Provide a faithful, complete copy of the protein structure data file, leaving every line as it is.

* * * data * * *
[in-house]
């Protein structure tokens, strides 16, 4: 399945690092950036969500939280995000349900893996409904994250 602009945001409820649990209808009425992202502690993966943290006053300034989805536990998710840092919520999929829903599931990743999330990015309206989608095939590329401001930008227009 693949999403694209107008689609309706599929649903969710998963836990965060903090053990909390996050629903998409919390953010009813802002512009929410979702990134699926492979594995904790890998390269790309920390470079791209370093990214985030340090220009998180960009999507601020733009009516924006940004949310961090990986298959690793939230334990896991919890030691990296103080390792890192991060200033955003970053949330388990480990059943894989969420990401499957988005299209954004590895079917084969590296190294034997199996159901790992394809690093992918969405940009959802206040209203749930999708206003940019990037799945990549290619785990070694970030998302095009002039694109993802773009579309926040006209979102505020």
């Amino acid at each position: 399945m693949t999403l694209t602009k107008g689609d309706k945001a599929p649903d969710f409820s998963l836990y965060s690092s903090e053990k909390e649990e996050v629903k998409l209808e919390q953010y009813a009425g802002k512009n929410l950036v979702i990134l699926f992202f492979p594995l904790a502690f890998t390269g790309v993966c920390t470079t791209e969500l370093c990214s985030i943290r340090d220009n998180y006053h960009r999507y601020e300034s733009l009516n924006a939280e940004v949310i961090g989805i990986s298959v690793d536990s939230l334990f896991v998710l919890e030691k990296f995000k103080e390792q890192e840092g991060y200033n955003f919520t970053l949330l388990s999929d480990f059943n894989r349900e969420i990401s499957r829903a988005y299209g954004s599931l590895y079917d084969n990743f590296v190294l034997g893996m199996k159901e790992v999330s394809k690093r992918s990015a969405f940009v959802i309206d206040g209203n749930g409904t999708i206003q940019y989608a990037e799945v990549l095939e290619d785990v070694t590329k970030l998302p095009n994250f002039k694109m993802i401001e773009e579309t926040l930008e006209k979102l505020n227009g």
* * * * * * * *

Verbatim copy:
[in-house]
């Protein structure tokens, strides 16, 4: 399945690092950036969500939280995000349900893996409904994250 602009945001409820649990209808009425992202502690993966943290006053300034989805536990998710840092919520999929829903599931990743999330990015309206989608095939590329401001930008227009 693949999403694209107008689609309706599929649903969710998963836990965060903090053990909390996050629903998409919390953010009813802002512009929410979702990134699926492979594995904790890998390269790309920390470079791209370093990214985030340090220009998180960009999507601020733009009516924006940004949310961090990986298959690793939230334990896991919890030691990296103080390792890192991060200033955003970053949330388990480990059943894989969420990401499957988005299209954004590895079917084969590296190294034997199996159901790992394809690093992918969405940009959802206040209203749930999708206003940019990037799945990549290619785990070694970030998302095009002039694109993802773009579309926040006209979102505020």
């Amino acid at each position: 399945m693949t999403l694209t602009k107008g689609d309706k945001a599929p649903d969710f409820s998963l836990y965060s690092s903090e053990k909390e649990e996050v629903k998409l209808e919390q953010y009813a009425g802002k512009n929410l950036v979702i990134l699926f992202f492979p594995l904790a502690f890998t390269g790309v993966c920390t470079t791209e969500l370093c990214s985030i943290r340090d220009n998180y006053h960009r999507y601020e300034s733009l009516n924006a939280e940004v949310i961090g989805i990986s298959v690793d536990s939230l334990f896991v998710l919890e030691k990296f995000k103080e390792q890192e840092g991060y200033n955003f919520t970053l949330l388990s999929d480990f059943n894989r349900e969420i990401s499957r829903a988005y299209g954004s599931l590895y079917d084969n990743f590296v190294l034997g893996m199996k159901e790992v999330s394809k690093r992918s990015a969405f940009v959802i309206d206040g209203n749930g409904t999708i206003q940019y989608a990037e799945v990549l095939e290619d785990v070694t590329k970030l998302p095009n994250f002039k694109m993802i401001e773009e579309t926040l930008e006209k979102l505020n227009g």